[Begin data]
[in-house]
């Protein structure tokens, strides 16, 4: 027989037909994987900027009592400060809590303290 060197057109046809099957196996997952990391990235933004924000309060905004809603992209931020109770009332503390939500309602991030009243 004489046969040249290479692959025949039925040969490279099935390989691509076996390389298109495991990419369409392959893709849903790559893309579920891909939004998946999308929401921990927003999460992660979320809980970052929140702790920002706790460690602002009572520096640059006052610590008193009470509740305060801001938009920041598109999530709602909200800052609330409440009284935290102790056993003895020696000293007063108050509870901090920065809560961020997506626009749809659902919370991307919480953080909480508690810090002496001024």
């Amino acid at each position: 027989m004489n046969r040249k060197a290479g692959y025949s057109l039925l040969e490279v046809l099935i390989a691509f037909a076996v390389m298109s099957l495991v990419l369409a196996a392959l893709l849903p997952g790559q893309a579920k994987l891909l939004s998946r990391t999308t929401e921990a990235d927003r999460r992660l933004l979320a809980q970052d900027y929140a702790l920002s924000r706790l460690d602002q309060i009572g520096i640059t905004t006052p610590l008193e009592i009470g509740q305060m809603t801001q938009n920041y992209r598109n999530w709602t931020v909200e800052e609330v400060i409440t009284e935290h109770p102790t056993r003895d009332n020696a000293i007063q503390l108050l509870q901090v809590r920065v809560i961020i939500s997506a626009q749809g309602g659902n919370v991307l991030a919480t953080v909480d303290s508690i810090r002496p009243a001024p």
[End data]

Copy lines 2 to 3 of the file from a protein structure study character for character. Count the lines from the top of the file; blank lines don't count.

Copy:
């Protein structure tokens, strides 16, 4: 027989037909994987900027009592400060809590303290 060197057109046809099957196996997952990391990235933004924000309060905004809603992209931020109770009332503390939500309602991030009243 004489046969040249290479692959025949039925040969490279099935390989691509076996390389298109495991990419369409392959893709849903790559893309579920891909939004998946999308929401921990927003999460992660979320809980970052929140702790920002706790460690602002009572520096640059006052610590008193009470509740305060801001938009920041598109999530709602909200800052609330409440009284935290102790056993003895020696000293007063108050509870901090920065809560961020997506626009749809659902919370991307919480953080909480508690810090002496001024």
């Amino acid at each position: 027989m004489n046969r040249k060197a290479g692959y025949s057109l039925l040969e490279v046809l099935i390989a691509f037909a076996v390389m298109s099957l495991v990419l369409a196996a392959l893709l849903p997952g790559q893309a579920k994987l891909l939004s998946r990391t999308t929401e921990a990235d927003r999460r992660l933004l979320a809980q970052d900027y929140a702790l920002s924000r706790l460690d602002q309060i009572g520096i640059t905004t006052p610590l008193e009592i009470g509740q305060m809603t801001q938009n920041y992209r598109n999530w709602t931020v909200e800052e609330v400060i409440t009284e935290h109770p102790t056993r003895d009332n020696a000293i007063q503390l108050l509870q901090v809590r920065v809560i961020i939500s997506a626009q749809g309602g659902n919370v991307l991030a919480t953080v909480d303290s508690i810090r002496p009243a001024p």